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An Ode to the Polo Shirt

The polo shirt: the unsung hero of your wardrobe. Often disregarded as the fail-safe piece reserved for dads gathered around a barbecue on sunny Sunday afternoons, beer in hand, no doubt discussing their impending annual golf day. It’s the top we all own, we all wear, but it fails to attract the same amount of excitement as, say, a vibrant logo sweatshirt, or boast the same level of vintage excellence as your printed box shirt, but with a new season comes a new take on the go-to style, with brands such as Polo Ralph Lauren, Maison Kitsune and PS by Paul Smith offering more detailed takes on the design classic.

‘Sexy’ and ‘exciting’ may not be the first words that come to mind when one thinks of the humble polo shirt but it’s high time that changes. Let us appreciate the polo shirt in all its glory; after all, it’s an item rich in history. When Frenchman René Lacoste eschewed the stiff tennis whites of his contemporaries for a short-sleeved, loosely-knit piqué cotton shirt in the 1920s, the innovator changed the face of tennis – and fashion – forever.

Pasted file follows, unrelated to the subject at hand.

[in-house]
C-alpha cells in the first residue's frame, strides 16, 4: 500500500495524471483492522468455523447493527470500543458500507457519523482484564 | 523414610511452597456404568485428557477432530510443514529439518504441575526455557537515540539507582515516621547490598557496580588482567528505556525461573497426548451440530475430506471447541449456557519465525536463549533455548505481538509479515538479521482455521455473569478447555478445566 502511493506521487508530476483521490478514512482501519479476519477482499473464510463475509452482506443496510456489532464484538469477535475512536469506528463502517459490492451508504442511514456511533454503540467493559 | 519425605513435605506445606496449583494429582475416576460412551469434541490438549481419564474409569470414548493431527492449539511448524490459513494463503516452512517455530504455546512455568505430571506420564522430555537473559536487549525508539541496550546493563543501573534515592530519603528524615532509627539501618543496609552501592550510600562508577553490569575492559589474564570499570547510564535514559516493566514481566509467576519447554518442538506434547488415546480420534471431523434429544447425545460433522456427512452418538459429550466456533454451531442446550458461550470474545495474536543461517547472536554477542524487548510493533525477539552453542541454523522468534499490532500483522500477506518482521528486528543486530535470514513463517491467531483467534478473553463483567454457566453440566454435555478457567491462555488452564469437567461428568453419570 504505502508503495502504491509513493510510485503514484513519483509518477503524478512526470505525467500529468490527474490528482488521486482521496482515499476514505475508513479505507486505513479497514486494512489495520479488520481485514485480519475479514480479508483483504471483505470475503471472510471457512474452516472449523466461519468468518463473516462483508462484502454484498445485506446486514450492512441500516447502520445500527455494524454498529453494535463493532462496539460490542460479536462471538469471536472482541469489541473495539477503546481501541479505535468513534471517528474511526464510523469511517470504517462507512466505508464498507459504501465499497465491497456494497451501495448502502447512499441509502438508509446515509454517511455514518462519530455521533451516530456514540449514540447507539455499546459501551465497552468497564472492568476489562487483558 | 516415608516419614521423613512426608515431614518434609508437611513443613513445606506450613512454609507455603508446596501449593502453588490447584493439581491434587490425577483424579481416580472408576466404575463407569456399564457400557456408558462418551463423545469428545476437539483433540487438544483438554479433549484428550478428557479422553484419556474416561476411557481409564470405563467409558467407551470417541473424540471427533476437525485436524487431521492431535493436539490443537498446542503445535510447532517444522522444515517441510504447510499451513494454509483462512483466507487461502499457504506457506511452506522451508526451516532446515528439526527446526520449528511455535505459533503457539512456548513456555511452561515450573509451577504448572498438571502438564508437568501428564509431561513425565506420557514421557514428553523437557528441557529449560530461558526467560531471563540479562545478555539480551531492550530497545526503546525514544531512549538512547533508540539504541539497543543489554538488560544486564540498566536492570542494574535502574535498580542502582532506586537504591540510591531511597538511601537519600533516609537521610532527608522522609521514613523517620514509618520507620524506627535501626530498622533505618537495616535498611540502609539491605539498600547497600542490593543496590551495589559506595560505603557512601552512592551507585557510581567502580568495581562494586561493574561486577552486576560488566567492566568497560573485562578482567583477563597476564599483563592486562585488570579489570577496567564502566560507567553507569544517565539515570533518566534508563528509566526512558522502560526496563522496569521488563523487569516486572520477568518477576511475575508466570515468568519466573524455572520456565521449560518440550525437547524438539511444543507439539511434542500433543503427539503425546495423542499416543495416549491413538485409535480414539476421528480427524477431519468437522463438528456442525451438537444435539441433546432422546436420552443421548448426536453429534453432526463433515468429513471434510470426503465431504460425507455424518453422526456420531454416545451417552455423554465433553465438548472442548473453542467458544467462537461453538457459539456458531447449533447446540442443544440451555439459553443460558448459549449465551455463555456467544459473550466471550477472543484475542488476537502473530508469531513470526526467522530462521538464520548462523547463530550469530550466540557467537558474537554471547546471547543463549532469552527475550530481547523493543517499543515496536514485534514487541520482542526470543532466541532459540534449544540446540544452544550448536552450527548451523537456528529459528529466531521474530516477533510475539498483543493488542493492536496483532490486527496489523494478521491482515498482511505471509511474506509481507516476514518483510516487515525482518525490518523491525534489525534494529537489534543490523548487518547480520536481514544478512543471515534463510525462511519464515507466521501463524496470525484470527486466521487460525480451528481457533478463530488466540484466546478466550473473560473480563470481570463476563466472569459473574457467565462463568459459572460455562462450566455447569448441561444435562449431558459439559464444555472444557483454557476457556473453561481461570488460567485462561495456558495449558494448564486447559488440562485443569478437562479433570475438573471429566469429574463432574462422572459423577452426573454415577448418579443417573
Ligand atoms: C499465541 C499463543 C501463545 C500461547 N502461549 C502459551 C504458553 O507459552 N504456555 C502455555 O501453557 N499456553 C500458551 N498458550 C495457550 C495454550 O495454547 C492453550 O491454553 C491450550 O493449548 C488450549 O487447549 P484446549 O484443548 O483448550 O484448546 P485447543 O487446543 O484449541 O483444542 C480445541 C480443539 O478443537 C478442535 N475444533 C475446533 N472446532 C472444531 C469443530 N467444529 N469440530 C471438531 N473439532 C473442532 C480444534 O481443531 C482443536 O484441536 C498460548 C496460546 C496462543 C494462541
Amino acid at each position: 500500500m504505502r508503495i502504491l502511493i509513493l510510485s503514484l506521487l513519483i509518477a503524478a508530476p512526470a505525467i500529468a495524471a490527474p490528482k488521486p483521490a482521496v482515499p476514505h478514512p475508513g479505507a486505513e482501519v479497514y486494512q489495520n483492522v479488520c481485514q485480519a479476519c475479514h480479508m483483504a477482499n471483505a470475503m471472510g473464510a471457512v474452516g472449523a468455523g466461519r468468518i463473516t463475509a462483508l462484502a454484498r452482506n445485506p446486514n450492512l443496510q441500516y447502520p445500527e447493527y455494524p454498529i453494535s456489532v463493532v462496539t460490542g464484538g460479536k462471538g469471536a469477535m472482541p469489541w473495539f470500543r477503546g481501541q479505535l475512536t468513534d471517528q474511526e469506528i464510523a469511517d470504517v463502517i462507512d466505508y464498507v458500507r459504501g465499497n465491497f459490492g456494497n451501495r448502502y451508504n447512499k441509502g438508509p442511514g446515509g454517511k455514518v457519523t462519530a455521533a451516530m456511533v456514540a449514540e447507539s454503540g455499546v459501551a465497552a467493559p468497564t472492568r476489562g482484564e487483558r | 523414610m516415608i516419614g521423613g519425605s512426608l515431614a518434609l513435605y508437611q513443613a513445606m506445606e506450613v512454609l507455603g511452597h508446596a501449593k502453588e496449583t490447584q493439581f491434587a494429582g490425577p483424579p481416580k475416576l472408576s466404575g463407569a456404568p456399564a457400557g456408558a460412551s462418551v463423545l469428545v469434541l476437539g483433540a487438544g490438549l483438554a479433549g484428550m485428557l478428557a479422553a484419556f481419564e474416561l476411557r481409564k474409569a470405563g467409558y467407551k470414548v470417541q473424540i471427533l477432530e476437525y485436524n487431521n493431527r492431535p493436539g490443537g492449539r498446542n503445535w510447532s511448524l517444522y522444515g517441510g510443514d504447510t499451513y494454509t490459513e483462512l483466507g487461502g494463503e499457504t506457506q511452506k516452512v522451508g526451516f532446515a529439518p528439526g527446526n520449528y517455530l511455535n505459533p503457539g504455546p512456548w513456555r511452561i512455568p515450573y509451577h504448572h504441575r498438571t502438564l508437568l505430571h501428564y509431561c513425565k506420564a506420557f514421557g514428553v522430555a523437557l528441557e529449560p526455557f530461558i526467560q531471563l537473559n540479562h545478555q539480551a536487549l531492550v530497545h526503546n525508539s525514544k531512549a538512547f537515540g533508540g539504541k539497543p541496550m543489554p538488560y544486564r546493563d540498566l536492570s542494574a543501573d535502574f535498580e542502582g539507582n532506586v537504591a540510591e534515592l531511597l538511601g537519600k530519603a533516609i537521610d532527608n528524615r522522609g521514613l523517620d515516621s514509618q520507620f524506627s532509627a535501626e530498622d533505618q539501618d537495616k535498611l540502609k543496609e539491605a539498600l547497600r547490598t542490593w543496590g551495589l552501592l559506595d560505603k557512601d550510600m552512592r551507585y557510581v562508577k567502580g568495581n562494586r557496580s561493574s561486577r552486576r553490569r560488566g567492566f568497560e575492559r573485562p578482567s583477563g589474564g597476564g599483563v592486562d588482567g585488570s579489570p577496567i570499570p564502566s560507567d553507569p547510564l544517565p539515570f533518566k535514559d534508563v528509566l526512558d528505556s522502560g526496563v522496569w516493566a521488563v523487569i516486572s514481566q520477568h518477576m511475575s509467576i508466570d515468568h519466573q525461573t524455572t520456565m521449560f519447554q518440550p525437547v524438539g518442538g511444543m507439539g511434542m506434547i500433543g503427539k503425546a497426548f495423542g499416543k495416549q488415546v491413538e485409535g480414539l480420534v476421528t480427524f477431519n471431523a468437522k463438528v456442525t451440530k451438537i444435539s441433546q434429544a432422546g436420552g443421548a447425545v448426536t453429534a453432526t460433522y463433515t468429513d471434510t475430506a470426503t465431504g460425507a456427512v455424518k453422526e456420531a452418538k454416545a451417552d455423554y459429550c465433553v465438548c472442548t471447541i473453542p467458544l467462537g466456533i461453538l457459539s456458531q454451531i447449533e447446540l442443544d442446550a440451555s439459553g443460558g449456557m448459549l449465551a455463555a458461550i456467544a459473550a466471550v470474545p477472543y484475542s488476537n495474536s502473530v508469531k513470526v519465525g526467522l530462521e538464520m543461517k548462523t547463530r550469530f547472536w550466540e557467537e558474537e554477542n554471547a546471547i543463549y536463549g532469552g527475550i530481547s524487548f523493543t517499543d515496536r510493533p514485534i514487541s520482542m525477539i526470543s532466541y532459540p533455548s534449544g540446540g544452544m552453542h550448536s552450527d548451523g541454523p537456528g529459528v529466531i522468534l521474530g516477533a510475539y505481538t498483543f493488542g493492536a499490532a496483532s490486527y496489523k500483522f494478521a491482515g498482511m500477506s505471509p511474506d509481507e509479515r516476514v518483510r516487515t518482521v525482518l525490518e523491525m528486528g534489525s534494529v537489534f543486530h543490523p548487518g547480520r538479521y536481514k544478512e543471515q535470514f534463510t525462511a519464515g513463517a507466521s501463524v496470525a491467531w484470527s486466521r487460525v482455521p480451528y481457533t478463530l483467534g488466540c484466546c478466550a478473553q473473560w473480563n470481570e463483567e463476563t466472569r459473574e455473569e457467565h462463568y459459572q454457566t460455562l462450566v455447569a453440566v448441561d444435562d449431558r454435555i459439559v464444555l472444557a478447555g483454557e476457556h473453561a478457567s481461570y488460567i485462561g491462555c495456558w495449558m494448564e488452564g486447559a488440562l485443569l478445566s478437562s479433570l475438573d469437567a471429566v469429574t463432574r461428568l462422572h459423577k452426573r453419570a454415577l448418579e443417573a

As with most elements of sportswear, it wasn’t long before the polo shirt was adopted as casualwear, with mid-century icons turning this courtside staple into a wardrobe must-have (see: Paul Newman, Steve McQueen and Clint Eastwood) while it also became - neatly pressed and buttoned to the top – part of the uniform of the mods.


Then a certain Mr Ralph Lifshitz came on to the scene. Changing his name to Ralph Lauren, the designer took inspiration from the traditional aesthetic of the Ivy League to create his own line of clothing that would become one of America’s greatest success stories. The polo shirt was (and still is) a huge part of the Polo Ralph Lauren line, cementing that clean-cut all-American look, while also being adopted by streetwear and hip hop fans in the late ‘90s, early ‘00s – such is the versatility of the piqué cotton shirt.

But what about the present day, the brands that are doing the polo shirt justice in the 21st century? Well, it goes without saying that Polo Ralph Lauren is up there. But look to PS by Paul Smith, too, for shirts adorned with a small zebra motif in that iconic Paul Smith stripe, Kenzofor a contemporary logo piece, or Lacoste – for the original. However, we also welcome more daring designs from the likes of Missoni, who having once produced kit for the Italian Olympic team, adds their iconic loud patterns to sportswear inspired pieces, and Neil Barrett, who creates minimal military inspired garments for the modern man.

Shop men’s polo shirts on Coggles >>

Sarah Atkinson
Sarah Atkinson Writer and expert

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